-- Remember that Jesus Christ is not only a man but also God, the Trinity. Jesus is "the way" but He is also simultaneously one with the Father and the Holy Spirit. Also, if salvation and everything we pray for (in faith) is to, through, in Christ (John 14:13-14) how is it we are not "close" to Him? He is indeed a "personal" King! He hears us directly and the God, the Trinity, will work through us and in us. That's close and personal is you ask me. :)

By the way, most of the "bad news" you mention is revealed to those that are called through the Spirit. The unbeliever does not need us to point out their faults, we are to share with them the good news!

Kind regards, in Christ (King!) Jesus.

Boniface said...

Anon-

I both agree and disagree. I agree that it is obedience to Christ that makes us children of God and makes His closeness to us filial and bears fruit.

But I disagree in these points-

Christ is a King, but that is only one aspect of His relationship to God. God wants us to draw close to him in filial terms. The stories of the lost sheep and the prodigal son do not teach a relationship that is like a subject to a king, but a son to a father. Christ is our brother. Yes, we reverence His kingship, but that is not the only way we relate to Him.

Second, God is still intimate to us all by virtue of just being God. He holds everything in Creation. He is intimately close to our very being, closer to us than we are to ourselves. "he is not far from any one of us...For in him we live and move and have our being" (Acts 17:27-28). Just by His omniscience and omnipresence He is intimate to us, but that closeness is not reciprocated unless we submit to Him - He is always close to us, but we are not close to Him unless we become His children.

Finally, it is not that the Incarnation brings Christ into communion with every man in particular, but that by joining Himself to flesh, Christ becomes intimately connected with the human race as such, for the Word became flesh. This remains true even if every man were to reject Christ.

thewarourtime.com said...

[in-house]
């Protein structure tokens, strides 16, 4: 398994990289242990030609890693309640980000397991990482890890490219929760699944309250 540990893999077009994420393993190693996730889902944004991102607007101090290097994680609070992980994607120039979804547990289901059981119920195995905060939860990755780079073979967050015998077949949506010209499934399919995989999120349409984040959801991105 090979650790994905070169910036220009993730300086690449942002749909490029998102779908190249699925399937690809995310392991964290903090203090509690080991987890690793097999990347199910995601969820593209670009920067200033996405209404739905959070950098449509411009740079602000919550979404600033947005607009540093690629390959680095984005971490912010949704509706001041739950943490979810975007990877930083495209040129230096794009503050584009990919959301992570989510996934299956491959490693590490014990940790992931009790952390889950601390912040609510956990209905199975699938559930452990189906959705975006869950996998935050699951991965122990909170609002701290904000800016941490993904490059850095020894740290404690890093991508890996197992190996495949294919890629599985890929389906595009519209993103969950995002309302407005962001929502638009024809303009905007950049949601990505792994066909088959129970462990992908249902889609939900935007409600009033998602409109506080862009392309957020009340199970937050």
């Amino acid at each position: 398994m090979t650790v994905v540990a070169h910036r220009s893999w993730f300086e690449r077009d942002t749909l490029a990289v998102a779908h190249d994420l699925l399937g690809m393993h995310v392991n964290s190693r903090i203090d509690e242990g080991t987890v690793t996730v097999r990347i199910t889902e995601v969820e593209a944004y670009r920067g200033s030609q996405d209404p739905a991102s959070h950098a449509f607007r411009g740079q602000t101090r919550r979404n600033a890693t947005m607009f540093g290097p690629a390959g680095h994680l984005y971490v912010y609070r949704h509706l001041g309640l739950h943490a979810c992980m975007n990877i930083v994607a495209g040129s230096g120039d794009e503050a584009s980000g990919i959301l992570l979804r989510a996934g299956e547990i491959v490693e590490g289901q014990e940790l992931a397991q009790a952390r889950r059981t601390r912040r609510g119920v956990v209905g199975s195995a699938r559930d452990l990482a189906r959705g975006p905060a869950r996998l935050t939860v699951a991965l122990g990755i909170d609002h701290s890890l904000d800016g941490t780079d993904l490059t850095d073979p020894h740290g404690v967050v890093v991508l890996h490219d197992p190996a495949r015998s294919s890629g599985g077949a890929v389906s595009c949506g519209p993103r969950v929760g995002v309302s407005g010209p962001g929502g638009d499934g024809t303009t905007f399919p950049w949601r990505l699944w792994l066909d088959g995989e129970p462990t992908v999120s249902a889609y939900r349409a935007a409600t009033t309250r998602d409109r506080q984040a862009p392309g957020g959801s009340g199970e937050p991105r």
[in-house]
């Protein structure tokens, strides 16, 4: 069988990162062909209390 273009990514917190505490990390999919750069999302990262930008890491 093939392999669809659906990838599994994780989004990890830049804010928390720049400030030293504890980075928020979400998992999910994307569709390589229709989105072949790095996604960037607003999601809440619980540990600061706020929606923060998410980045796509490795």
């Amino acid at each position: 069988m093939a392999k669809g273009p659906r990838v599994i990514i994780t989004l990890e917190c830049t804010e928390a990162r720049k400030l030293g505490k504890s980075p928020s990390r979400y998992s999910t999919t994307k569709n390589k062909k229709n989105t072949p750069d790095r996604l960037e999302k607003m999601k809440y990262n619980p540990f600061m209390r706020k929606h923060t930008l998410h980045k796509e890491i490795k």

Your errors:

- He bound Himself to the fate of man. If God is who he IS, nothing can bind him.

- He cannot stop seeking man. Same error as Pope Francis. CCC 50 does not support your argument.

- Francis is right to say God will never be a God without man. Christ will never not be a God-Man. The incarnation changed nothing in the Godhead/the nature of God/The Divinity. The Trinity remains the Trinity without increase or decrease.

- He cannot be without man. Error again repeated.

- But it must be stressed that this "necessity" is not any kind of compulsion that moves God from without, but rather it flows from God's faithfulness to His own promises. inherently contradictory.

It is way past time to excuse Pope Francis for sloppy words and the last thing a pope ought to be is be 'confusing' [which you excuse]. After all, he can reach out to true experts around him to vet his words and speeches. His choice of sloppy and confusing language is purposeful or else why is there never a clarification that comes out afterward [cf. the dubia from the 4 brave Bishops who are Cardinals]. POPE FRANCIS IS AN ILLUMINIST and an APOSTATE BISHOP - http://wp.me/p2Na5H-ZM

Capreolus said...

Well said, Boniface! Thank you for this article.

One minor note, though: the use of "orientation" in the following "... the concept of God's permanent orientation towards man within the economy of salvation ..." is a little problematic, I think. Orientation implies relation; God, of course, is not in relation to any created thing (not even in the economy of salvation). Rather, created things, including the Sacred Humanity of Christ, is in relation to Him, as relation implies dependence (except, it goes without saying, in the special relations within the Trinity of Persons).

Boniface said...

^retarded

Boniface said...

Interesting. I've never heard that God can't be in a relationship. If that were true, how can the relation between Christ and the Church be described in spousal language, since a spousal relationship is undoubtedly mutual?

Capreolus said...

Boniface,
In the primary sense of relation, God is never in relation to anything, i.e. there is no dependence (mutual or otherwise) in God. All of which you basically laid out very neatly in your post.

In this same primary sense, though, the Church is in relation to Christ through the Sacred Humanity, and here the Sacred Humanity (and only by concomitance the divine Person, as well) is in relation to creation, as St. Paul mentions in many places ("He is head of the body, the Church," etc.).

Of course, in a secondary or "equivocal" sense, the relations within the Trinity are merely relations without any dependence or causality. The divine Person of the Son, then, could not be in relation--strictly speaking--with the Church or any other creature. That of course does not exclude in any way the fact that there is a true and mutual relation between the Sacred Humanity and the Church.

For what it's worth, it was not easy for me to grasp the metaphysical (in the Aristotelian sense) notion of relation, and certainly the sloppiness of modern devotional language ("God believes in me" and the like) didn't help.